“Before I start, let me first state that I am defending the Christian faith. I am not interested even if you can prove the falsehood of all other faiths; they fend for themselves. In fact, if Christianity is true, all others are false (Jn. 14:6), so I am not interested in defending them. As such, my apologetic method has and always will be presuppositional (Clarkan [sic] as opposed to Van Tillian), and upon this basis I will proceed.”
Even those who have no knowledge of epistemology would read from Wikipedia that, “empiricism is a theory of knowledge which asserts that knowledge arises from experience.” “Empiricism emphasizes the role of experience and evidence, especially sensory perception, in the formation of ideas,” and surely in Watchman Daniel Chew Huicong’s latest post, we would find his empiricist leanings leaping out into the open like a zombie out of the closet. This is despite his repeated claims to being a “Clarkian Presuppositionalist.”
The promise of forgiveness of sin in this Gospel age (and even in the Old Testament era) was never to be taken to mean sins being forgiven through the instrumentality of prayer. Rather, it must be interpreted in the same way as the principle of forgiveness of sins in 1 Jn. 1:9, which is to say an experience of an established reality proving the genuineness of that same reality. In simpler terms, what this means is that true born-again Christians who have their sins forgiven will by nature confess their sins and pray to God in so doing. Such activities confirm that the ones practicing them have their sins forgiven, and the Holy Spirit uses such activities to bring peace and the sense of forgiveness within their hearts.
If you were to read this convoluted, albeit self-indicting and jejune, rendition of the following sentence, “In simpler terms, what this means is that true born-again Christians who have their sins forgiven will by nature confess their sins and pray to God in so doing,” you will notice the following proposition by Watchman Chew:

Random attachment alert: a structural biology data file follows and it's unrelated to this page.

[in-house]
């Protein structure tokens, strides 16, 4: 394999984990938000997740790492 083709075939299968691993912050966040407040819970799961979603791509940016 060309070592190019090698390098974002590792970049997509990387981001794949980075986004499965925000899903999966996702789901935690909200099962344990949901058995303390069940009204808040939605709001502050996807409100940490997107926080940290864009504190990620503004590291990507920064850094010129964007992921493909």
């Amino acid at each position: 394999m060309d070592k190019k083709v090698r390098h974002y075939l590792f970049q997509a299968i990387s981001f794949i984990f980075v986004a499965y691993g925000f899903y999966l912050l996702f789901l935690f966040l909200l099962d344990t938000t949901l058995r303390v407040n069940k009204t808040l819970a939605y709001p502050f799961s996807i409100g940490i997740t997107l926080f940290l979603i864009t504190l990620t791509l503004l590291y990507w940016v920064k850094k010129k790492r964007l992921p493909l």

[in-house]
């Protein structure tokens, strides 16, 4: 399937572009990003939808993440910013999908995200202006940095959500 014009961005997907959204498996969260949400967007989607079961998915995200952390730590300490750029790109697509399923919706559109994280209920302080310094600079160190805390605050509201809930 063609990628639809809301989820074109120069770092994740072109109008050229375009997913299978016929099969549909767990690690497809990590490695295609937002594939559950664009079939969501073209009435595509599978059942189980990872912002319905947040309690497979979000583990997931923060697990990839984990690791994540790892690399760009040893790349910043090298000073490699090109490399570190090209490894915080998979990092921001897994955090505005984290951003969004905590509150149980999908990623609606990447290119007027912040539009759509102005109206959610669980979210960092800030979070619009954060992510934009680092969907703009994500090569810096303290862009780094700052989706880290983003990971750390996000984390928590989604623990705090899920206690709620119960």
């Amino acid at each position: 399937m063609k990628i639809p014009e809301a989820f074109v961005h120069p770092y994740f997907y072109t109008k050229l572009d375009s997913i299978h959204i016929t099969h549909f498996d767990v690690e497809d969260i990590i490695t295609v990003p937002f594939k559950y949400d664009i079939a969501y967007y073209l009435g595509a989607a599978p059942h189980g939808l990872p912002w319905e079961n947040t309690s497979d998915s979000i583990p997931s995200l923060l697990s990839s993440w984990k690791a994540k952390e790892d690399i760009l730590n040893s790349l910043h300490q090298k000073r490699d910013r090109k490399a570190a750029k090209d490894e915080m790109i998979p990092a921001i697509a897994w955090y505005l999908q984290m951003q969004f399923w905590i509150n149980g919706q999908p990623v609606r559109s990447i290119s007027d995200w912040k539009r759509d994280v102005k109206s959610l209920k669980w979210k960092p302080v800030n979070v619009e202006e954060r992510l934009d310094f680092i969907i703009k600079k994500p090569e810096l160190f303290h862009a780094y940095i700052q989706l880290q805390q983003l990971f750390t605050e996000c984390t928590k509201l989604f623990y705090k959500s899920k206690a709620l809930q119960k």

P = An experience of X proves the genuineness of X.
In other words, whether X is true or not, genuine or not, factual or not, real or not, will be proven by an experience of the X.
An experience of X would inevitably involve perceptual experience, or rather, an experience or experiences of sensory perception. This experience (derived from the human senses) then serves as the “proof” for the genuineness of X.
Despite his rabid denial of the need for empirical evidence for the existence of God and related apologetic issues, he doesn’t seem to have coherent rationality when it comes to other areas of thought in theology. For example, in the aforementioned example, he insists that, “an experience of X proves the genuineness of X.” In other words, Watchman Chew does demand empirical evidence – experiential evidence. This he denies when he proclaimed himself to be a Clarkian Presuppositionalist.
Isn’t it fair, then, for the unbeliever to say, “An experience of God proves the genuineness of God,” therefore show me this experiential evidence for God? Be it visual, auditory, olfactory, gustatory, tactile, proprioceptive, equilibrioceptive, nociceptive, or thermoceptive, show me thine evidence. This is exactly what Watchman Daniel Chew Huicong is demanding in his theology. Show me the experiential evidence, or your profession of faith is false.
So apparently, Watchman Chew has a different set of epistemology when he deals with apologetics and theology. He claims that his “Clarkian” epistemology is derived from the Scripture. But when you ask him questions concerning Scripture exegesis and theology, he turns around and presents another set of epistemological beliefs which purportedly are not derived from Scripture. By the way, how can two opposing epistemological systems be both scriptural?
I have no choice but to conclude that Watchman Chew is either a liar, a lunatic or a loser. Herein lies the trilemma. Which is he?
Furthermore, which epistemology is the great Watchman convicted of? Both?